How many questions does a teacher pose in one school day?
Asking questions helps us to understand one another. Posing them allows us to gather more information and helps us to process the world around us.
Not all questions are effective!
As humans, we ask other people questions every day. In our personal lives, we probably do this subconsciously, yet in the classroom, posing key questions is a conscious decision that teachers make.
One of the first systematic reviews into questioning in the first half of the twentieth century found that teacher questions and student answers occupied approximately ‘80 per cent of the average school day’ (Stevens, 1912, p.22).
As teachers, we deliberately ask students approximately 300 questions on a daily basis. Many of them are conversational, ad hoc and subconscious. Occasionally one or two are explicit and designed to draw out misconceptions, check for understanding, inspire or hold individual students to account.
Yet, not all questions asked may be effective, lead to action or to a correct response.
Some of the questions that a teacher might ask could be poorly framed, mistimed or (accidentally) provocative. As a result, this can lead to dismissive and non-verbal responses or maybe aggressive behaviour, which is counterintuitive to the work teachers are trying to achieve in the classroom.
Over the last 12 months, I have been researching questioning.
In my new book, I want to go one step further for teachers to explain some of the most popular strategies, why and how they work, and what teachers can do to embed them into their practice. In doing so, our teaching will become highly effective and, as a by-product, teachers will have more meaningful conversations with people in their working life.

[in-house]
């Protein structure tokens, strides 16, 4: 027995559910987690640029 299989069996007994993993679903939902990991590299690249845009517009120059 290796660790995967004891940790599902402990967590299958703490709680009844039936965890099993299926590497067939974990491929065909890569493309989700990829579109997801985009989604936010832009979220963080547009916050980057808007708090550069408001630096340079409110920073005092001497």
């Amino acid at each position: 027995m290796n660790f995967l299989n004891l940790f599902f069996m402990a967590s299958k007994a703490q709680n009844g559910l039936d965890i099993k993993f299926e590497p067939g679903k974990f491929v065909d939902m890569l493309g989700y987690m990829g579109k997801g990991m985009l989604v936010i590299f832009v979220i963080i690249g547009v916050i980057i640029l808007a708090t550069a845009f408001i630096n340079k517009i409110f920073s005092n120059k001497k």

It is my belief that when a teacher has accumulated a wide range of questioning strategies and they know how learning happens, they can then pose a wide range of questions that hook, hold to account, support or hinder, challenge or motivate students at any one moment.
Questions for teachers
- How often do you reflect on the effectiveness of your questioning?
- Do I have a balanced mix of questioning methods?
- How do you prevent a negative reaction to your questions?
- In what ways can you ensure your classroom questions are clear and well-timed?
- How could you measure the impact of your questions on student engagement?
This ability to select a suitable questioning strategy and pose questions in such a way as to elicit insightful student responses is nothing short of the work of a genius!
Grab a copy of my new book, Guide To Questioning.